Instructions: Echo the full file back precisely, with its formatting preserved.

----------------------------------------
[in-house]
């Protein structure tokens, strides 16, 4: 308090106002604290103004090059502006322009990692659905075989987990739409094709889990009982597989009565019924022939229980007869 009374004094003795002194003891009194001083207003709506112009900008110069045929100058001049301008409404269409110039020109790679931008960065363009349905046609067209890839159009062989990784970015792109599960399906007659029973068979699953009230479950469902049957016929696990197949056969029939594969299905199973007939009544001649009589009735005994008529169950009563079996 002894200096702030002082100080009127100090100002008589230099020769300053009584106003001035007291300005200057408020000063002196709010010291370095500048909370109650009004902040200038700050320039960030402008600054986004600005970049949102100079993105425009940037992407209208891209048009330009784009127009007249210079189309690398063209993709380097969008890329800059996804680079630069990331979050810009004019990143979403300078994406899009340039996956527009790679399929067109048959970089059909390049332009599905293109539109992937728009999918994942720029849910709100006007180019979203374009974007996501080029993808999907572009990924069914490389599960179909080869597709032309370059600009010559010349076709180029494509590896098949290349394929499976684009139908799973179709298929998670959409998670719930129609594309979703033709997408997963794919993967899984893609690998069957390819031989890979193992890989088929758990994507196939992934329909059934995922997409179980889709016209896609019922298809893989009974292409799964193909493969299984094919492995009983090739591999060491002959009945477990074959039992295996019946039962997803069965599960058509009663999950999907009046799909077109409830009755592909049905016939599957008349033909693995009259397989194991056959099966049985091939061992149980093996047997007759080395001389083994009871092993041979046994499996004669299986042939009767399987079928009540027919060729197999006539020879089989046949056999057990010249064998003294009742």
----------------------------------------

[in-house]
């Protein structure tokens, strides 16, 4: 308090106002604290103004090059502006322009990692659905075989987990739409094709889990009982597989009565019924022939229980007869 009374004094003795002194003891009194001083207003709506112009900008110069045929100058001049301008409404269409110039020109790679931008960065363009349905046609067209890839159009062989990784970015792109599960399906007659029973068979699953009230479950469902049957016929696990197949056969029939594969299905199973007939009544001649009589009735005994008529169950009563079996 002894200096702030002082100080009127100090100002008589230099020769300053009584106003001035007291300005200057408020000063002196709010010291370095500048909370109650009004902040200038700050320039960030402008600054986004600005970049949102100079993105425009940037992407209208891209048009330009784009127009007249210079189309690398063209993709380097969008890329800059996804680079630069990331979050810009004019990143979403300078994406899009340039996956527009790679399929067109048959970089059909390049332009599905293109539109992937728009999918994942720029849910709100006007180019979203374009974007996501080029993808999907572009990924069914490389599960179909080869597709032309370059600009010559010349076709180029494509590896098949290349394929499976684009139908799973179709298929998670959409998670719930129609594309979703033709997408997963794919993967899984893609690998069957390819031989890979193992890989088929758990994507196939992934329909059934995922997409179980889709016209896609019922298809893989009974292409799964193909493969299984094919492995009983090739591999060491002959009945477990074959039992295996019946039962997803069965599960058509009663999950999907009046799909077109409830009755592909049905016939599957008349033909693995009259397989194991056959099966049985091939061992149980093996047997007759080395001389083994009871092993041979046994499996004669299986042939009767399987079928009540027919060729197999006539020879089989046949056999057990010249064998003294009742």